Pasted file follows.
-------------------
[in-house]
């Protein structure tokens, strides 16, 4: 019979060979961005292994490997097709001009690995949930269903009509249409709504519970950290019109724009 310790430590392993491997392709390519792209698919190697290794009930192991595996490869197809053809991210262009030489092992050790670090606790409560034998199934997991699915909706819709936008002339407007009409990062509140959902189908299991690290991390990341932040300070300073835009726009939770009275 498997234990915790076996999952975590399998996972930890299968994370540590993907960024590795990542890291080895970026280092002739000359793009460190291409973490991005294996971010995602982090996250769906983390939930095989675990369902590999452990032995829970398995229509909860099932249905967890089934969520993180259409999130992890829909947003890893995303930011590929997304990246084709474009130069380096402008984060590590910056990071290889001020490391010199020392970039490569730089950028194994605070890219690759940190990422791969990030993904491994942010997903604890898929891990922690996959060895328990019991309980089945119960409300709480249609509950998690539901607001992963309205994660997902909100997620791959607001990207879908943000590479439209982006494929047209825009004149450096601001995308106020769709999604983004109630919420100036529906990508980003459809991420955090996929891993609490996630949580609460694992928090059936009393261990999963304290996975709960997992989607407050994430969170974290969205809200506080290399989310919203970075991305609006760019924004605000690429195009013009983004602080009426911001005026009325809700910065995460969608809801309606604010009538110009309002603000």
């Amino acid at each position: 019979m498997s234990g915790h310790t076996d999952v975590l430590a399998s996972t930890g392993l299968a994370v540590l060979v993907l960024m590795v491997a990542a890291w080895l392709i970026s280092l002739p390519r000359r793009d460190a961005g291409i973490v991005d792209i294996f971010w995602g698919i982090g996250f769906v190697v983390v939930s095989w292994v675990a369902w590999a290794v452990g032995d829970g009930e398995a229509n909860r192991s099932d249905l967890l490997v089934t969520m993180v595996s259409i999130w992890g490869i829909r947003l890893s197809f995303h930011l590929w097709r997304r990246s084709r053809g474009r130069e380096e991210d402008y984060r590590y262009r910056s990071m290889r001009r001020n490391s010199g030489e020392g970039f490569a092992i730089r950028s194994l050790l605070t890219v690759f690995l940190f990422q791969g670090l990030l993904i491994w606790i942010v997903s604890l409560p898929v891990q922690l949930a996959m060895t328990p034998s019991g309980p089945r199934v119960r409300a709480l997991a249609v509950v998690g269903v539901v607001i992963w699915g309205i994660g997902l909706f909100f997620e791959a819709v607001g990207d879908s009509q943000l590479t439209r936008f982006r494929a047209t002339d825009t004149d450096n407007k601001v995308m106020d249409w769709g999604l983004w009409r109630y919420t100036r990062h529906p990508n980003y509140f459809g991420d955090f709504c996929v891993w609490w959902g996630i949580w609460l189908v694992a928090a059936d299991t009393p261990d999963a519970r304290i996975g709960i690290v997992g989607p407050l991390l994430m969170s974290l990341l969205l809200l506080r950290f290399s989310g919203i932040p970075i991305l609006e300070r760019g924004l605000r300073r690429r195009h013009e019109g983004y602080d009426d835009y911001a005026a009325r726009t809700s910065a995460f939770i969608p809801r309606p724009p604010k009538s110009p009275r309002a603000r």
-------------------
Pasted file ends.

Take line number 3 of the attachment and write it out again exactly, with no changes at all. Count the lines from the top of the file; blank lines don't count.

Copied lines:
């Amino acid at each position: 019979m498997s234990g915790h310790t076996d999952v975590l430590a399998s996972t930890g392993l299968a994370v540590l060979v993907l960024m590795v491997a990542a890291w080895l392709i970026s280092l002739p390519r000359r793009d460190a961005g291409i973490v991005d792209i294996f971010w995602g698919i982090g996250f769906v190697v983390v939930s095989w292994v675990a369902w590999a290794v452990g032995d829970g009930e398995a229509n909860r192991s099932d249905l967890l490997v089934t969520m993180v595996s259409i999130w992890g490869i829909r947003l890893s197809f995303h930011l590929w097709r997304r990246s084709r053809g474009r130069e380096e991210d402008y984060r590590y262009r910056s990071m290889r001009r001020n490391s010199g030489e020392g970039f490569a092992i730089r950028s194994l050790l605070t890219v690759f690995l940190f990422q791969g670090l990030l993904i491994w606790i942010v997903s604890l409560p898929v891990q922690l949930a996959m060895t328990p034998s019991g309980p089945r199934v119960r409300a709480l997991a249609v509950v998690g269903v539901v607001i992963w699915g309205i994660g997902l909706f909100f997620e791959a819709v607001g990207d879908s009509q943000l590479t439209r936008f982006r494929a047209t002339d825009t004149d450096n407007k601001v995308m106020d249409w769709g999604l983004w009409r109630y919420t100036r990062h529906p990508n980003y509140f459809g991420d955090f709504c996929v891993w609490w959902g996630i949580w609460l189908v694992a928090a059936d299991t009393p261990d999963a519970r304290i996975g709960i690290v997992g989607p407050l991390l994430m969170s974290l990341l969205l809200l506080r950290f290399s989310g919203i932040p970075i991305l609006e300070r760019g924004l605000r300073r690429r195009h013009e019109g983004y602080d009426d835009y911001a005026a009325r726009t809700s910065a995460f939770i969608p809801r309606p724009p604010k009538s110009p009275r309002a603000r």